There Are Neighbors, Then There Are “Neighbors”
Re-creation of “Carriage House” Angers South Carolina Avenue Residents
by Larry Janezich
A recent Historical Preservation Application by a resident of the 1000 block of South Carolina Avenue, SE discloses that the resident wants to build a 15 foot “shed” in the middle of a land-locked block, based on the claim that a similarly sized carriage house existed on the property in the 19th century.
Some 16 immediate neighbors object to the plan. It’s not as though it would be across the alley; there is no alley. The structure would loom over the backyards of six or seven neighbors whose properties surround the oddly-shaped lot, and, they claim, it would decrease their property values and interfere with their enjoyment of their yards. In addition, neighbors fear – citing the height of the 16 foot by 14 foot structure – the owner’s ultimate goal is to construct a rental property, which would impinge upon their backyard enjoyment still further.
When the case came before ANC6B in June, the Commission voted 9-0 to oppose the application, citing insufficient information, the fact that the applicant’s plan did not conform to the applicant’s verbal statement, and the applicant’s lack of outreach to the neighbors.
When HPRB got the case, they dismissed ANC6B’s concerns out of hand, and despite reservations on the part of several Board Members who thought the height should come down to 10 feet, handed the case off to the Historical Preservation Office (HPO) staff to resolve and make a final determination. After the HPO staff had signed off on the 15 foot height, one of the nearby neighbors wrote to HPO:
“I am very disappointed that the neighbor’s input was not considered during this process to date. I have reviewed the video [of the hearing] several times and it does appear to me that the Chair wanted the staff to be ‘a bridge between [the owner] and the ANC and neighbors.’ The video shows that the Chair intended that [the owner] enter into a dialog with us regarding the height of the shed and its function. The Chair also stated that the staff discuss a minimum height that would be functional as a shed.”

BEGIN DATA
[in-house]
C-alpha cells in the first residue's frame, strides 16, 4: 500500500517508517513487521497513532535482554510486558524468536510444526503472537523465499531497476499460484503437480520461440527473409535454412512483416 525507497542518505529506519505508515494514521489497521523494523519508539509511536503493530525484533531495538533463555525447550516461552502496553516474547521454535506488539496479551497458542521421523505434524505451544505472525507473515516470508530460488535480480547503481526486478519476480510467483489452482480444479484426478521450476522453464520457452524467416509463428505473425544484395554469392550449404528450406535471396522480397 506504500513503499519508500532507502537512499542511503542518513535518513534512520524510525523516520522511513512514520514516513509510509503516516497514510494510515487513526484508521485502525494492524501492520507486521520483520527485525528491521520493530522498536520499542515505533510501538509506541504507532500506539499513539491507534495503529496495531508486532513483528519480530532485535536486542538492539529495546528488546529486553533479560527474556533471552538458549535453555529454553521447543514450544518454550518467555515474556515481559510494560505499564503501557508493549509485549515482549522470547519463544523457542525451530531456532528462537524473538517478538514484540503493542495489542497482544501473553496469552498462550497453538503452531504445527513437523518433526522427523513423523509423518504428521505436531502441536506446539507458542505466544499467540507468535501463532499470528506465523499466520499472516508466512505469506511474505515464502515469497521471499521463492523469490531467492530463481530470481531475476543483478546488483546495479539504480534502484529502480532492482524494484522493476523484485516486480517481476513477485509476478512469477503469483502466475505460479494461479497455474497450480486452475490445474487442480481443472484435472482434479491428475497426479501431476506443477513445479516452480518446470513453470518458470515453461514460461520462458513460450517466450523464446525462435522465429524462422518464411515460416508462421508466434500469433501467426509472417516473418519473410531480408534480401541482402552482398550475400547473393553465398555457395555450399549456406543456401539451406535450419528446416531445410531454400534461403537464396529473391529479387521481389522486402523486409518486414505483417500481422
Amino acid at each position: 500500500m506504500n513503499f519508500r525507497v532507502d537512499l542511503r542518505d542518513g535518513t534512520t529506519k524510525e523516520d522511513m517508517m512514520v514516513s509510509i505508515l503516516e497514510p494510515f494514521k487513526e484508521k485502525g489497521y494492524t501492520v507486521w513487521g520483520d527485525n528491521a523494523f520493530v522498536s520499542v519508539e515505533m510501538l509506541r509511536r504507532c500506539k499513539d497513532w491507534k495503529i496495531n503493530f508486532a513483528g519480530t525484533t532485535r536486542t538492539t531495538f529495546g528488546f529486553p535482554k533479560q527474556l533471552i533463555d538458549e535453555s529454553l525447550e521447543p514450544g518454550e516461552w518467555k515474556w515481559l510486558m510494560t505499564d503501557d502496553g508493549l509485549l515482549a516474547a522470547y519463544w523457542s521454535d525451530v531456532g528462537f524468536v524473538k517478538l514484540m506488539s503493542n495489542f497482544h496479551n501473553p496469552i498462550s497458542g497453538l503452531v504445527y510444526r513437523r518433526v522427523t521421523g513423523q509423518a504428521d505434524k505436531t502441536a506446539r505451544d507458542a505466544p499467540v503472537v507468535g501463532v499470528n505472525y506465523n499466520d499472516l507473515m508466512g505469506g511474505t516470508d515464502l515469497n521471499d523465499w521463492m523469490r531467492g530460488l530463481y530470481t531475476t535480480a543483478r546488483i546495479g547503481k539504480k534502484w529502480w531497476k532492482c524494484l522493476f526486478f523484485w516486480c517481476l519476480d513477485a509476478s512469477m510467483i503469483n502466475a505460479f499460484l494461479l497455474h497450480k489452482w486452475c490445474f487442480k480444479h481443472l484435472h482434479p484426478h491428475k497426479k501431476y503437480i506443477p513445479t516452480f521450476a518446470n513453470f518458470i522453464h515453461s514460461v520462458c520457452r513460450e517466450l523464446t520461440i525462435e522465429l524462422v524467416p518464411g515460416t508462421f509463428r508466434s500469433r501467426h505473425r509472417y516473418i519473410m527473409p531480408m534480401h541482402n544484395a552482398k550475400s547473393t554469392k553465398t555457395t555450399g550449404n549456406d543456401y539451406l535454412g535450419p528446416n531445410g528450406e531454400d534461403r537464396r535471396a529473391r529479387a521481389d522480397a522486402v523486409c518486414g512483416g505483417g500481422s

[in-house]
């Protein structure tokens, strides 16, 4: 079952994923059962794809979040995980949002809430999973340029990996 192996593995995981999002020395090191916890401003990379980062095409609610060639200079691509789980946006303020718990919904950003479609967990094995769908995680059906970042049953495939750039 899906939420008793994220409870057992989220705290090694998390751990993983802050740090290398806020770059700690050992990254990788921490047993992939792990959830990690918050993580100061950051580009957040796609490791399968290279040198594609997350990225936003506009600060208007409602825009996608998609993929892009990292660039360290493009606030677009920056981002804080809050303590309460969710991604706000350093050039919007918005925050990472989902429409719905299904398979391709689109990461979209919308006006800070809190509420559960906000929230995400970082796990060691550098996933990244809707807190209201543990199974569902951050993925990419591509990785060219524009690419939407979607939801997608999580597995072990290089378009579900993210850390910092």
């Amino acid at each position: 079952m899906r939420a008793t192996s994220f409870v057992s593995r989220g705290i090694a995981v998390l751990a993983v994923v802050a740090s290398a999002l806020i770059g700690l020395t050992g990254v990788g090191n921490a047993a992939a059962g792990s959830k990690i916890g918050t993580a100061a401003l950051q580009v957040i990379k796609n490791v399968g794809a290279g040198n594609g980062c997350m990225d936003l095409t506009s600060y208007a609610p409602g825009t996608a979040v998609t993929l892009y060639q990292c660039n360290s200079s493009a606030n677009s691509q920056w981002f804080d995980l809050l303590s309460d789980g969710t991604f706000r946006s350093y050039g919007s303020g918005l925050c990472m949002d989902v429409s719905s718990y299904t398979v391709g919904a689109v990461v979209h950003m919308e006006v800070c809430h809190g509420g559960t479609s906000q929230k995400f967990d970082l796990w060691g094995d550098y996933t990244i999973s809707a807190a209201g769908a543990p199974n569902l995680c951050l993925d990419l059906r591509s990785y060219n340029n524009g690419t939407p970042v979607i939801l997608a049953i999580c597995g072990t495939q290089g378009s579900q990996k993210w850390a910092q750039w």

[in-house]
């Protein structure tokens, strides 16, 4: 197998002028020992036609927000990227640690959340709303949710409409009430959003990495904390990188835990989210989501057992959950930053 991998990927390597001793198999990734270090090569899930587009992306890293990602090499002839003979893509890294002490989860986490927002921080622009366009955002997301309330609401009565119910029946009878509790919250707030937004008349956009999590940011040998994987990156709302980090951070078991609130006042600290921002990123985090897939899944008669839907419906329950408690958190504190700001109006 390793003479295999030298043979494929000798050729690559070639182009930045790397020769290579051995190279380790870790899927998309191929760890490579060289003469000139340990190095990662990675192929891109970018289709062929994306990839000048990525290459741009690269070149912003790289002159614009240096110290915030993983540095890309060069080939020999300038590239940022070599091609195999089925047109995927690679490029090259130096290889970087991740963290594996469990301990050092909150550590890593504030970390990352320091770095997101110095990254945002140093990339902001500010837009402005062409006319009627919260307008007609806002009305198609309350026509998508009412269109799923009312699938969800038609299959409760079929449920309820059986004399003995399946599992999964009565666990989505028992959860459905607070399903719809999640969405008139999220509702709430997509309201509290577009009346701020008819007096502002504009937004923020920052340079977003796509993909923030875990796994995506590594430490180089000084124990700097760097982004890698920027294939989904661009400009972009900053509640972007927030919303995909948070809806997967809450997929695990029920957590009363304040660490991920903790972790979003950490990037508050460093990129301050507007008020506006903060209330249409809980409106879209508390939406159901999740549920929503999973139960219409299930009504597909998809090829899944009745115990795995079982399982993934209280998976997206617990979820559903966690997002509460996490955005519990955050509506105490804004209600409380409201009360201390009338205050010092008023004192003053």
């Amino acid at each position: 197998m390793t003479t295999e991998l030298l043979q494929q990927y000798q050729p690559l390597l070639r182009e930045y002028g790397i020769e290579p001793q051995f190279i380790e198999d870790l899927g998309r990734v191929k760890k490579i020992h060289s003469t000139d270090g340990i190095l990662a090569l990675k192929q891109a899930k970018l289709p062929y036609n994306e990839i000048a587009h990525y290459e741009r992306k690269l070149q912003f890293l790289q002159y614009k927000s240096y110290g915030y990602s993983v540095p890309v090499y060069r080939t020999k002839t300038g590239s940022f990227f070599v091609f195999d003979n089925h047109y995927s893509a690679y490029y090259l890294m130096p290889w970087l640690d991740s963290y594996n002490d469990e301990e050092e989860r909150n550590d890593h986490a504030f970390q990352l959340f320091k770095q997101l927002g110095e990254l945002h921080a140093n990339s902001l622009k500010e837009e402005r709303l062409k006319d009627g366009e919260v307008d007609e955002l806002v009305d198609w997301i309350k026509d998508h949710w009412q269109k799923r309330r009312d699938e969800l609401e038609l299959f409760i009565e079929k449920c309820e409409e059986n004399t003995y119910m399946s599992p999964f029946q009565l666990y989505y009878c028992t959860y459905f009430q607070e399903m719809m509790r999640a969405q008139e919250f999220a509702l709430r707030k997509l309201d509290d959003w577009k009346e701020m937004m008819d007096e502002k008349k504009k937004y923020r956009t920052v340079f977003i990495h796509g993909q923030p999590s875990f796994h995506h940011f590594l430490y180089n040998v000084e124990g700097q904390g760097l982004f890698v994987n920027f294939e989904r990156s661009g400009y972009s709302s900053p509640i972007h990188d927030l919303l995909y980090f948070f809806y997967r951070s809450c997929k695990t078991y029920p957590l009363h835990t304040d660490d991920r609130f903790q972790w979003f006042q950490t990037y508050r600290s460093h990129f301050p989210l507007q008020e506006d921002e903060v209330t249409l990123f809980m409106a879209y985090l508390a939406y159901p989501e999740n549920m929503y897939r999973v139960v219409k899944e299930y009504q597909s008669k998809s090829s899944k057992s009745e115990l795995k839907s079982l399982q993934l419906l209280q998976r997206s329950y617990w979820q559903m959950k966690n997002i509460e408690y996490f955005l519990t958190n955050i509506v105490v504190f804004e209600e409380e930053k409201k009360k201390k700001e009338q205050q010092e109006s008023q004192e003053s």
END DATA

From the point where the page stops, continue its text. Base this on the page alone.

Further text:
The response from HPO staff member Sarah VanLandingham reads in part: “We met with [the owner] earlier this week to talk through some of the details. He is committed to remaining at the 15’ height. After going back and listening to the hearing again and then double-checking the intention with the Chair, Gretchen Pfaehler, the board’s ruling is not strong enough to require him to reduce the height if he claims that he needs it.
From here, [the owner] will need to get together drawings for permitting that meet the zoning and code requirements regarding setbacks, etc. Our office will work with him on detailing the aesthetics of the design but, unfortunately, many of the concerns expressed by the neighbors are not under the purview of the HPRB or HPO.
I’m happy to provide you with plans when [the owner] is ready for permitting but, at this point, the Board has ruled in his favor and the project will be moving forward. I encourage you to talk with your ANC about this issue and any other concerns in your community and I am happy to provide you with contact information if you need it.”
One of the neighbors told CHC, “What infuriates all of us is that the Historic Preservation Office ignored ANC and comments from CHRS. He’s building an apartment house.” Another said, “[the owner] has still made zero effort to reach out to neighbors and the staff memo to the historic preservation head was a very, very slight rewrite of [the owner’s] own claims.”